## Colloquium and Seminar Schedule

Spring 2011The Department is sponsoring or co-sponsoring several colloquia and seminars this term as listed below. Click here for information about the next scheduled talk. Check this page regularly for the latest schedule as more talks are added.

## February 2011

Wide World of Mathematical Biology

Speaker: Dr. Jonathan Forde

Wednesday, February 9th at 4:00pm

Room: Gulick 206A

(Refreshments will be served beforehand)

Abstract:

After a brief introduction to what mathematical biology is and why it is a growing area of active research, Forde will present preliminary results from some of his current research projects: immune therapy for HIV, treatment of hepatitis delta virus and the ecology of plant-herbivore-carnivore systems. He will also give a preview of the upcoming summer research program on modeling infectious disease.

Discovering the missing piece: 4-connected, 4-regular, claw-free graphs of odd order

Speakers: Trevor Gionet '12 and Yixiao Sha '12

Tuesday, February 22 at 4:45pm

Room: Napier 201

(Refreshments will be served beforehand.)

Abstract:

In 1995, Plummer published a paper in which he gave a characterization of the 4-regular, 4-connected, claw-free graphs. Based on that work, he and Hartnell published a paper on 4-connected, claw-free, well-covered graphs a year later. However, in his 1995 paper, Plummer inadvertently omitted some of the graphs with odd order. Last summer Trevor and Yixiao were working on a related question under the direction of Prof. Erika King when they discovered this omission. Together they completed Plummer's characterization of all 4-connected, 4-regular, claw-free graphs, and then showed the implications this has on the well-covered graphs he and Hartnell determined. In addition, they characterized the 4-connected, 4-regular, claw-free, well-dominated graphs. The talk will be exploring the route they took to these findings. In addition, Yixiao will share her experiences presenting their work at the Nebraska Conference for Undergraduate Women in Mathematics.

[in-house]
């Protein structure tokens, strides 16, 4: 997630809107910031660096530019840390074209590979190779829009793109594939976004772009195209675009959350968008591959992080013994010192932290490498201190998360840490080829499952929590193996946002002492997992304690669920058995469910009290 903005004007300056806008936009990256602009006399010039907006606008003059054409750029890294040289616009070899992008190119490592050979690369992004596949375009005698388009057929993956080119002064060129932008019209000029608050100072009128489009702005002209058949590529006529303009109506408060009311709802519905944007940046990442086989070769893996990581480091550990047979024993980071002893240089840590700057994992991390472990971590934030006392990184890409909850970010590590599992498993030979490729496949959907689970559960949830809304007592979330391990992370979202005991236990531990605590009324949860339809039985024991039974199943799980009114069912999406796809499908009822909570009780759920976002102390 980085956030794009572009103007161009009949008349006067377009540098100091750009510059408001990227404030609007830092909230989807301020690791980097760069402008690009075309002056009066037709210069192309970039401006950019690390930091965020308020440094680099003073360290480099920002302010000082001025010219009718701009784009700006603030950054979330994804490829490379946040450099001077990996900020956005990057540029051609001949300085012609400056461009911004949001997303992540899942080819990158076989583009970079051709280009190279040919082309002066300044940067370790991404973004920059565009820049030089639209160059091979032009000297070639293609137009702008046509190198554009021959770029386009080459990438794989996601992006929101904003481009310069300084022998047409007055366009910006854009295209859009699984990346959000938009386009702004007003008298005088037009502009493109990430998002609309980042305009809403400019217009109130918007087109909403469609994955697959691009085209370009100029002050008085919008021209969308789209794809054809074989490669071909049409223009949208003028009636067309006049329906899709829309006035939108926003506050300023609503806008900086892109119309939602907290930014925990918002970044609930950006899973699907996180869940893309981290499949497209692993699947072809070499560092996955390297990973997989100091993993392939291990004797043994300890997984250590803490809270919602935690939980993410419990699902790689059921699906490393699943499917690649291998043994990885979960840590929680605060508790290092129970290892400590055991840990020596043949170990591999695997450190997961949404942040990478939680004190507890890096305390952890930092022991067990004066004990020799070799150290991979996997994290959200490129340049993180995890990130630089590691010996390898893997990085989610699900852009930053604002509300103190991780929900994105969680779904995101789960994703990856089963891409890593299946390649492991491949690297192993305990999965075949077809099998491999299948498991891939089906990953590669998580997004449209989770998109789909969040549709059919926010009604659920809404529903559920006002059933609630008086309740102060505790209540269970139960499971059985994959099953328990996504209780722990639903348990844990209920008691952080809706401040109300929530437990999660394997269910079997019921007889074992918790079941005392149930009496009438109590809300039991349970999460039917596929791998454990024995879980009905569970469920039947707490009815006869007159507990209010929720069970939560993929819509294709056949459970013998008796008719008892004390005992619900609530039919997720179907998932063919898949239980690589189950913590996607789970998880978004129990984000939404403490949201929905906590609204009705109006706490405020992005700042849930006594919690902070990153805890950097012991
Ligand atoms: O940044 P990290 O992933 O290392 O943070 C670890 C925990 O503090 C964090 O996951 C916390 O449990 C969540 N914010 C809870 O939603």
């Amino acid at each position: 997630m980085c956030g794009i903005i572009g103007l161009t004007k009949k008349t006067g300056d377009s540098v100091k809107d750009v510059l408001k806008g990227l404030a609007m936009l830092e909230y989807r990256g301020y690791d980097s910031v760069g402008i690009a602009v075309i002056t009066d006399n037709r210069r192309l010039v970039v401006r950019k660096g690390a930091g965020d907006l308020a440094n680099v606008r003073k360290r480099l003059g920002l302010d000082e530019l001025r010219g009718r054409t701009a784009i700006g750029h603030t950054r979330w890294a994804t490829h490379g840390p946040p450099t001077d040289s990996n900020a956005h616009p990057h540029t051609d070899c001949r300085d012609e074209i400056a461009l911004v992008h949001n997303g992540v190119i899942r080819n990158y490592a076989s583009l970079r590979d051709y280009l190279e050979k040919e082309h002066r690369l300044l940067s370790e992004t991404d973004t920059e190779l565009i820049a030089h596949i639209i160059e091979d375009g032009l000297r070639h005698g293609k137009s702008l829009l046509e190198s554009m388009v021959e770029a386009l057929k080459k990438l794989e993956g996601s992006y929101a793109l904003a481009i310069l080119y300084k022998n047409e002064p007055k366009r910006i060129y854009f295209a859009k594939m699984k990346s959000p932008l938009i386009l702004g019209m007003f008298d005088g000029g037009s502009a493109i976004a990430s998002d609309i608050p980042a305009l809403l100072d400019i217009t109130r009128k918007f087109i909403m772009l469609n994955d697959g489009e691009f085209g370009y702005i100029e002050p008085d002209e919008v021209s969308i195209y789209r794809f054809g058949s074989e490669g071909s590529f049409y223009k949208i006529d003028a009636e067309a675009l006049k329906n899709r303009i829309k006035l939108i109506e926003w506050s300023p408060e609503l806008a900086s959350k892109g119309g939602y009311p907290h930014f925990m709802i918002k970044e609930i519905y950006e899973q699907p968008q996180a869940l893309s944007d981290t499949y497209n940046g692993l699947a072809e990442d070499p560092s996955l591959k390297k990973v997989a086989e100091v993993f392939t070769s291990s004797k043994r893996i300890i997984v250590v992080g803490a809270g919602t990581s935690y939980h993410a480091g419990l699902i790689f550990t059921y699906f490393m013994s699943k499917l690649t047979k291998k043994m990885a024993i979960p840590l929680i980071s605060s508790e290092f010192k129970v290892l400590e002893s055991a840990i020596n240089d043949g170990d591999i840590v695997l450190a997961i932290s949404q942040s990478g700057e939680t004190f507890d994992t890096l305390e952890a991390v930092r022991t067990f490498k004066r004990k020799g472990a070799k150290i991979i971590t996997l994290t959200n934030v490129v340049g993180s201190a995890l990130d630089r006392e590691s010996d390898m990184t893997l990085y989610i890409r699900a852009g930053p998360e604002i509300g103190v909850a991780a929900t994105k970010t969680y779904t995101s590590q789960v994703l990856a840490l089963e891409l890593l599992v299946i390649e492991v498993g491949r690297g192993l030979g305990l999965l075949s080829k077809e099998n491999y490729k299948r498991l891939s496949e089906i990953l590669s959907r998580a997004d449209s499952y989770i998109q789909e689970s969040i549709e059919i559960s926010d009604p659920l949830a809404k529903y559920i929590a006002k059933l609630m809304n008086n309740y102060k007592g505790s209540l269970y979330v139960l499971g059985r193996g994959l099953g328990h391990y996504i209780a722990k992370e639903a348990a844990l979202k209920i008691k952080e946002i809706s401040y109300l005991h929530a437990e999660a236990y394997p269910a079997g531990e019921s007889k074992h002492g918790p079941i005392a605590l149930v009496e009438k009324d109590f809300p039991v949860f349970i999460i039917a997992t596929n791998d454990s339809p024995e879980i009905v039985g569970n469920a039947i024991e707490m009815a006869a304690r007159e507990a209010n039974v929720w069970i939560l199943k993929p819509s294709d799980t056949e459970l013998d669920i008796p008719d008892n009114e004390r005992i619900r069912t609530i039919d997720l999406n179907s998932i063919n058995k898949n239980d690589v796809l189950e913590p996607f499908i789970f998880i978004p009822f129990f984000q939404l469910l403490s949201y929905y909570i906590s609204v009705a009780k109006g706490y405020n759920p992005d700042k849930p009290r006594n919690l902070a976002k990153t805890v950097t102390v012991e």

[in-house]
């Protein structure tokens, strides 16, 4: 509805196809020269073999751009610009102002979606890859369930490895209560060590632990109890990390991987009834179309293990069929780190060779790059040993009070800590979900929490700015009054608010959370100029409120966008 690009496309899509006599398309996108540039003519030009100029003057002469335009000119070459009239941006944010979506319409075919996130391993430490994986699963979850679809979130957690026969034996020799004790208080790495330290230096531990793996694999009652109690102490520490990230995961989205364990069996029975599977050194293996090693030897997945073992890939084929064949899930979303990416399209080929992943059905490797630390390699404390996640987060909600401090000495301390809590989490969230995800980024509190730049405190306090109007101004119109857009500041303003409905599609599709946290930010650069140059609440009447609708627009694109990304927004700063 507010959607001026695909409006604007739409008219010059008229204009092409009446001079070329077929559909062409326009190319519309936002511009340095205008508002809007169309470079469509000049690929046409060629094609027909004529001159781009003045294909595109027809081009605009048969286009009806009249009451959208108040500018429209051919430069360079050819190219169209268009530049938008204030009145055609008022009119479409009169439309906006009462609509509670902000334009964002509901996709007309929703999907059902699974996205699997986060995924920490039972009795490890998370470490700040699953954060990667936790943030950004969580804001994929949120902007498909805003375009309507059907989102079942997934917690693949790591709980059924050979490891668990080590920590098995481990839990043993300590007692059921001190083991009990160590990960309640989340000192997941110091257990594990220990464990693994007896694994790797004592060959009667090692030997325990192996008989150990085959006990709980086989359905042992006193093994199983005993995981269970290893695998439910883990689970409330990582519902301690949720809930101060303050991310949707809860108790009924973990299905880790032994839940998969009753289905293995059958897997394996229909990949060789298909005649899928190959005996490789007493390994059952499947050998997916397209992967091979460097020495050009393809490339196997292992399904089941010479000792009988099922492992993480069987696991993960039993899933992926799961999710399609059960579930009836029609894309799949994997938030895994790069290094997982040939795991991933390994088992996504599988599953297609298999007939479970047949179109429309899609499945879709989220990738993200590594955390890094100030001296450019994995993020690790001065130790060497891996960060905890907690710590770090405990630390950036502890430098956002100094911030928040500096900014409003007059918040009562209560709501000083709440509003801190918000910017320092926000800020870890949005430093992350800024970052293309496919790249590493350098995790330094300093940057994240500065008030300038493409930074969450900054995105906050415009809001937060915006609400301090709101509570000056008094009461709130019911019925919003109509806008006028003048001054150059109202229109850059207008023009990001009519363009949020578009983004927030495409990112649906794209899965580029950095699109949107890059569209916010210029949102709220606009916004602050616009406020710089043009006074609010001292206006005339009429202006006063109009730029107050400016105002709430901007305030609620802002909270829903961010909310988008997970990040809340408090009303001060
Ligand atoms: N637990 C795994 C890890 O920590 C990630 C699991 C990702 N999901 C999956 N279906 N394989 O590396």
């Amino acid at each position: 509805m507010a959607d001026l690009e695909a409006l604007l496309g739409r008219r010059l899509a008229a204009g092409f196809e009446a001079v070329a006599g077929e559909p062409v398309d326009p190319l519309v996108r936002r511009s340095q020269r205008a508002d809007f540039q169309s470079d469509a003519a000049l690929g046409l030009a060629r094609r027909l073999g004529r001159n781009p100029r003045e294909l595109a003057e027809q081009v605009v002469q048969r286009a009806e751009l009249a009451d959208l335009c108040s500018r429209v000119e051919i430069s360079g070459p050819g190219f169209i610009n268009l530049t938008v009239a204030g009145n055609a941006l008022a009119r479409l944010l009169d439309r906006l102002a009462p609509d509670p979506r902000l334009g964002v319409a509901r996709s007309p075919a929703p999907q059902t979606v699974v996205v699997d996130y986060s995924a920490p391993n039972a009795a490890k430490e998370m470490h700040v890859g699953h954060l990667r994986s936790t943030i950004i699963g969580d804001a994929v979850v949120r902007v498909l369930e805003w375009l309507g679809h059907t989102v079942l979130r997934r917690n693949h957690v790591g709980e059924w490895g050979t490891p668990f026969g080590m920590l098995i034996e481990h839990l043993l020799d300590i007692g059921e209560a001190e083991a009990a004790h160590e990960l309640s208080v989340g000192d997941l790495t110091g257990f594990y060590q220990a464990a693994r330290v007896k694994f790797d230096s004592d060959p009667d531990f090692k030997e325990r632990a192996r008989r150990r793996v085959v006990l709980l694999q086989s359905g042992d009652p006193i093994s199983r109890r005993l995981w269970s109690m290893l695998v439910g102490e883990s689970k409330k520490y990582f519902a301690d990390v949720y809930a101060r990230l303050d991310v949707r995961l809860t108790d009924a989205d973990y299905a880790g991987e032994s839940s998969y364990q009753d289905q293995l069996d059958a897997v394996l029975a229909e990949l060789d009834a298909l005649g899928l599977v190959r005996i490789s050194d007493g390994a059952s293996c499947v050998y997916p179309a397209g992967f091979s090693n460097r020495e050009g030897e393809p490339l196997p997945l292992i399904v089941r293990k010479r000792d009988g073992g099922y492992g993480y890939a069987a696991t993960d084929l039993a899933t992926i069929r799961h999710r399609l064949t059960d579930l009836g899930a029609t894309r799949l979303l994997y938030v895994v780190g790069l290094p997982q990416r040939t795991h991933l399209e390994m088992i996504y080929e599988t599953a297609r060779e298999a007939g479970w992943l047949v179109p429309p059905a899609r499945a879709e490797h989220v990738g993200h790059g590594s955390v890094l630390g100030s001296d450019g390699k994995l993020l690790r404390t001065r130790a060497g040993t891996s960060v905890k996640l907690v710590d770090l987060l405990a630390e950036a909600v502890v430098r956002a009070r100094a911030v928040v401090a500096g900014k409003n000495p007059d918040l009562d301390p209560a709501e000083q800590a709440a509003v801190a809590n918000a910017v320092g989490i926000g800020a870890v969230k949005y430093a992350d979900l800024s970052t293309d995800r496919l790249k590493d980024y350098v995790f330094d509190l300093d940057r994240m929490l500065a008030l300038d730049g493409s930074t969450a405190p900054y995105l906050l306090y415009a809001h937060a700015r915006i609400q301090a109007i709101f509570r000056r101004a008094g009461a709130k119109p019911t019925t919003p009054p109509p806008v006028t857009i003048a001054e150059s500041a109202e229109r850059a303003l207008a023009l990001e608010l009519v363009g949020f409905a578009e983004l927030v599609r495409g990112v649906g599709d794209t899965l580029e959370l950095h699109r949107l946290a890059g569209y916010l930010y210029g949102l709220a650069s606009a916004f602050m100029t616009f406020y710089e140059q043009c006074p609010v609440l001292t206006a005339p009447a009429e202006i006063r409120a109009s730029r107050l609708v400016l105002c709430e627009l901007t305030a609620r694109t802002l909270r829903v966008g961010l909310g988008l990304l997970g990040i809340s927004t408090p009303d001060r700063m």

## March 2011

VIREOS: An Integrated, Bottom-Up, Educational Operating Systems Project with FPGA Support

Speaker: Dr. Marc Corliss

Thursday, March 3rd at 4:45pm

Room: Napier 201

(Refreshments will be served beforehand)

Abstract:

This talk will present the VIREOS project, a new operating system designed specifically for the classroom. VIREOS is a simple, Unix-like, operating system, which runs on the Larc educational architecture. A VIREOS/Larc system can either be simulated or run on a pre-configured FPGA. The VIREOS project is well integrated with an introductory computer architecture course (using Larc) and the assignments are structured in a similar fashion: using a bottom-up approach. The project includes several resources available on the Web, which help reduce the overhead of adopting VIREOS. Finally, VIREOS has been used in one operating systems course already, and, overall, it was well received by students.

A Basic Introduction to Knot Theory

Speaker: Adam Giambrone '08

Tuesday, March 8th at 4:45pm

Room: Napier 201

(Refreshments will be served beforehand)

Abstract:

The two main (unsolved) questions in the field of knot theory can be described as follows:The goal of this talk will be to introduce the field of knot theory to a general audience, beginning from the most basic foundations. After defining what a knot is, he will describe how to represent a knot by a two-dimensional diagram in the plane and also describe what it means for two knots to be "the same". Giambrone will then describe the idea of using knot invariants to tell knots apart and, if time permits, he will define the property of knot tricolorability and sketch the proof that this property is actually a specific type of knot invariant.

- Given a knotted loop of rope, is there a way to "untie it" to make the loop just a circle?
- Given two knots, is there a way to "deform" the first knot to turn it into the second knot?

Fractals: The rough and rugged curves they don't teach in calculus

Speaker: Dr. Jamison Wolf

Friday, March 25th at 4:15pm

Room: Gulick 206A

(Refreshments will be served beforehand)

Abstract: